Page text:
When the discharge distance is increased, as in FIG. 8, air molecules should also have an effect, as in FIG. 7. However, within this range of distances no clear effect was observed. The plots may appear to be an aggregation, but features are observable when each discharge distance is compared with a secondary curve approximation. As discharge distance (I) increases, the intersection with the x axis undergoes a shift to the right, that is, to the higher voltage side, while at the same time rising up the y axis. The fact that increasing the discharge distance produces a shift to the higher voltage side shows that if a distance is set, up to a certain voltage there is a minimum voltage at which discharge will not occur, no matter how much the experimental precision is raised, and that that voltage value increases with the increase in the discharge distance.

When the laser radiation energy is reduced, discharge still occurs, but in a region where the discharge cannot be guided. There is a clear difference in assumed initial discharge velocity between when a discharge is guided and when a discharge is not guided, and this difference can be used to confirm guidance. Lowering the pressure produces an increase in the assumed initial discharge velocity, the effect of the field strength coming into play. Depending on the distance between electrodes, there is a minimum voltage at which guidance can take place. However, a measured time of 10 μs or less from triggering of the laser to peak discharge current indicates that a discharge has been effectively guided by the laser. When a discharge has not been guided, the time will be several times to several tens of times longer. Thus, it is possible to confirm whether or not a discharge has been guided by the laser beam by measuring how long it takes to reach peak discharge current as measured from the time the laser is triggered.

The discharge machining apparatus of this invention can be used to machine the rear surface and other such parts of a workpiece, which is not possible with conventional discharge machining methods. Moreover, unlike conventional methods, this invention does not require the use of an electrode having the same shape as the shape to which the workpiece is to be machined. Furthermore, with this invention the machining contour is controlled by the laser beam spot points, without any need to move the electrode. Also, it can be confirmed whether a discharge has been guided as required by measuring the time delay at which discharge current reaches its peak. This makes it possible to precisely guide the discharge machining point by adjusting the machining condition settings, enabling precision machining. The machining operation is also facilitated by the fact that discharge timing can be controlled by laser.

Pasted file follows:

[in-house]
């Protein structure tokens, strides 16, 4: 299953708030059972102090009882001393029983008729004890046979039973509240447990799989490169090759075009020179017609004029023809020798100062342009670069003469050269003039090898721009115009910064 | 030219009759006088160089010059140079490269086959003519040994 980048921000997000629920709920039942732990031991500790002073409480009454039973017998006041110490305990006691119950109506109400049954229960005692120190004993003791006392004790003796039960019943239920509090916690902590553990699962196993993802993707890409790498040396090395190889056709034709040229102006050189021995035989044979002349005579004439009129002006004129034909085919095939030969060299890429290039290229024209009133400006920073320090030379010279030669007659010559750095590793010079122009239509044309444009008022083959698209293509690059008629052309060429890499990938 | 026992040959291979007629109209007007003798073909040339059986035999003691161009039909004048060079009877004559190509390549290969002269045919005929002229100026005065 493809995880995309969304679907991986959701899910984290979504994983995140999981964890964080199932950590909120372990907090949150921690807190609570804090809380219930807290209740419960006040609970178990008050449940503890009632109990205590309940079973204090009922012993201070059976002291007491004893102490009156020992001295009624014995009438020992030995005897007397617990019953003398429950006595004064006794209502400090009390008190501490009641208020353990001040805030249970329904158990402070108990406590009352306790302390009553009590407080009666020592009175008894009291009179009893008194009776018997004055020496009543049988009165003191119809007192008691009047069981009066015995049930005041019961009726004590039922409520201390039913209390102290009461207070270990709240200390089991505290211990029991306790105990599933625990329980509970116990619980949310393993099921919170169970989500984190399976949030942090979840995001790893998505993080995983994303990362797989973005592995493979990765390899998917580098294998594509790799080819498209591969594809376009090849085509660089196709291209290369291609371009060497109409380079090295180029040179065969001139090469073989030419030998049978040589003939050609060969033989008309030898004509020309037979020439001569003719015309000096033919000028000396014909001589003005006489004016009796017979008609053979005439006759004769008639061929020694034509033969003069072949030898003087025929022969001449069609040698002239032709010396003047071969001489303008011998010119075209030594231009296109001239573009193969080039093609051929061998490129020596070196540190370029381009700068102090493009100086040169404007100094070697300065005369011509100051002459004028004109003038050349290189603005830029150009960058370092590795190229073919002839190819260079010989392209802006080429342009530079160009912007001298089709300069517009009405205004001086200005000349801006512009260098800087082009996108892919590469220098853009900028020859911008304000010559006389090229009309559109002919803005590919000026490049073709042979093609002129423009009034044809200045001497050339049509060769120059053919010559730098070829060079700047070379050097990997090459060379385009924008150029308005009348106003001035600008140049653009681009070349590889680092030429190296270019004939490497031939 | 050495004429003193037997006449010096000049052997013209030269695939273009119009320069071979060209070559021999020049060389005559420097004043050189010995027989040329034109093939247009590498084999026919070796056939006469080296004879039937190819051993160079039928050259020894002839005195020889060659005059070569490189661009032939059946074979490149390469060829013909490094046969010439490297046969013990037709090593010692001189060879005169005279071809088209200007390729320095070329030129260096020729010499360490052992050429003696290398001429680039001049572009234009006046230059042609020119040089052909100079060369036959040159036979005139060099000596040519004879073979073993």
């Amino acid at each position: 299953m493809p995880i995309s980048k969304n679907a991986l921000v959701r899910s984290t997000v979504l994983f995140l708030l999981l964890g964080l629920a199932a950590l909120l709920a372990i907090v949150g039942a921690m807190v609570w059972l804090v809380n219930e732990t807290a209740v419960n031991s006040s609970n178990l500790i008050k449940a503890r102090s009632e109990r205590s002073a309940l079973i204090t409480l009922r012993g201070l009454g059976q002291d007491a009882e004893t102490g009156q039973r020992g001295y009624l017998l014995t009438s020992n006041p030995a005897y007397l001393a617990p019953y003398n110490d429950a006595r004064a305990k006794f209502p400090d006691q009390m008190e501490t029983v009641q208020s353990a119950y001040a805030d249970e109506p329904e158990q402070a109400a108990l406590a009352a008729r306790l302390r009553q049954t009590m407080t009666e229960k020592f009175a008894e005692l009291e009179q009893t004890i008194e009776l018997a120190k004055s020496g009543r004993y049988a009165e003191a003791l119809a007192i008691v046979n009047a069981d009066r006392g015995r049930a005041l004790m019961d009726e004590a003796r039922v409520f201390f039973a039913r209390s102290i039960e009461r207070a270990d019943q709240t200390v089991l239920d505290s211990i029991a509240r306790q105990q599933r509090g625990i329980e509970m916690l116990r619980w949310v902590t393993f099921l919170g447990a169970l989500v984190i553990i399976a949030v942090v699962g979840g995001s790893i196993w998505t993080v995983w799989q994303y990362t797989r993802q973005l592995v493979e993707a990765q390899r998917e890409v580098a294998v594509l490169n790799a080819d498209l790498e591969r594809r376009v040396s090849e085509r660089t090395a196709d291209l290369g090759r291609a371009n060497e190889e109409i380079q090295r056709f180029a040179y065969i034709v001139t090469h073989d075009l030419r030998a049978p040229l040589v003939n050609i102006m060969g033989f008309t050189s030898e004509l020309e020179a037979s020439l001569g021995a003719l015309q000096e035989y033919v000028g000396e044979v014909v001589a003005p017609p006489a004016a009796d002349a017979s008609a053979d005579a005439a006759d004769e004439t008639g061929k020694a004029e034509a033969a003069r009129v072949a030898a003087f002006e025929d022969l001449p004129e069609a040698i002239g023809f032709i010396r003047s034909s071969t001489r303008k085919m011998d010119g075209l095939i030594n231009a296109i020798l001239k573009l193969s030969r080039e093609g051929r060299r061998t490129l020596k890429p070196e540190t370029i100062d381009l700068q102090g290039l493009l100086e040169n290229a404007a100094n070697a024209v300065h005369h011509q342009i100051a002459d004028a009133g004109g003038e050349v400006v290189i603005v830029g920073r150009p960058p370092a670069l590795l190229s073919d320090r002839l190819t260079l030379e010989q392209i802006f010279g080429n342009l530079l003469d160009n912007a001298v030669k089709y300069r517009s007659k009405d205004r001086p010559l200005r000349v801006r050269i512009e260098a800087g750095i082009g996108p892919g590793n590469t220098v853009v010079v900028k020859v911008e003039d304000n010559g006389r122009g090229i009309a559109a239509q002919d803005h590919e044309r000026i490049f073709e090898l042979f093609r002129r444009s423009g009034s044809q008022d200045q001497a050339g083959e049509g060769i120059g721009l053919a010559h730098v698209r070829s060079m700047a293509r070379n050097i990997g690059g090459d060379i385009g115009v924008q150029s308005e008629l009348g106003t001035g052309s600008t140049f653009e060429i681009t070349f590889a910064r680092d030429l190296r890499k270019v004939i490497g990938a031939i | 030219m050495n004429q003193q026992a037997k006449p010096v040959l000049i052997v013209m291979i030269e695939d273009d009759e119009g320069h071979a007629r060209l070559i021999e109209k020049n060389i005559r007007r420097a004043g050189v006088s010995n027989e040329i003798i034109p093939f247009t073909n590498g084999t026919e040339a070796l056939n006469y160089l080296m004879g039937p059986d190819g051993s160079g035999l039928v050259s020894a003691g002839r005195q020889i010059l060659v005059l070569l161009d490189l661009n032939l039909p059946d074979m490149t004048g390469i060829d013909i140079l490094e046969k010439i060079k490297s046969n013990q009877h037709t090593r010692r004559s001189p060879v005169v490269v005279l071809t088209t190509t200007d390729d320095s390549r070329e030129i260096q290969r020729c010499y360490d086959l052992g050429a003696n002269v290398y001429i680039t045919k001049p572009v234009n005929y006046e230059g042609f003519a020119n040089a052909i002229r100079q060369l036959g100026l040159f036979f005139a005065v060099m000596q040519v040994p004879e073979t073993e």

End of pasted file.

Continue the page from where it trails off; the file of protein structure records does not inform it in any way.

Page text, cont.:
Patent Citations
Cited PatentFiling datePublication dateApplicantTitle
US4728764 *Jan 31, 1985Mar 1, 1988Nec CorporationApparatus for detecting discharge gap in electric discharge machining
US4829153 *Jun 30, 1987May 9, 1989Battelle Memorial InstituteWelding arc initiator
US4847463 *Feb 10, 1988Jul 11, 1989Ag Fur Industrielle Elektronik AgieMethod for the electroerosive machining of electrically slightly or non-conductive workpieces, as well as electroerosion machine for performing the method
US4892989 *May 2, 1984Jan 9, 1990Mitsubishi Denki Kabushiki KaishaDischarge machining apparatus having means for distinguishing abnormal interelectrode gap conditions
US5496983 *Aug 5, 1994Mar 5, 1996Agency Of Industrial Science & TechnologyLaser guided discharge machining apparatus and method
JPH05277832A * Title not available
JPH08155670A * Title not available
Referenced by
Citing PatentFiling datePublication dateApplicantTitle
US6577067 *Dec 29, 2000Jun 10, 2003Agency Of Industrial Science And TechnologySwitching system using laser induced discharge
US20150075558 *Dec 3, 2013Mar 19, 2015Kangmin HsiaMethod and System of Surface Polishing
Classifications
U.S. Classification219/69.13, 219/69.17
International ClassificationB23H1/00, B23H9/00
Cooperative ClassificationB23H1/00
European ClassificationB23H1/00
Legal Events
DateCodeEventDescription
Jun 5, 1997ASAssignment
Owner name: AGENCY OF INDUSTRIAL SCIENCE & TECHNOLOGY, MINISTR
Free format text: ASSIGNMENT OF ASSIGNORS INTEREST;ASSIGNOR:HOSHI, YOSHINOBU;REEL/FRAME:008547/0404
Effective date: 19960924
Mar 8, 2001FPAYFee payment
Year of fee payment: 4
Apr 5, 2005FPAYFee payment
Year of fee payment: 8
Apr 20, 2009REMIMaintenance fee reminder mailed
Oct 14, 2009LAPSLapse for failure to pay maintenance fees
Dec 1, 2009FPExpired due to failure to pay maintenance fee
Effective date: 20091014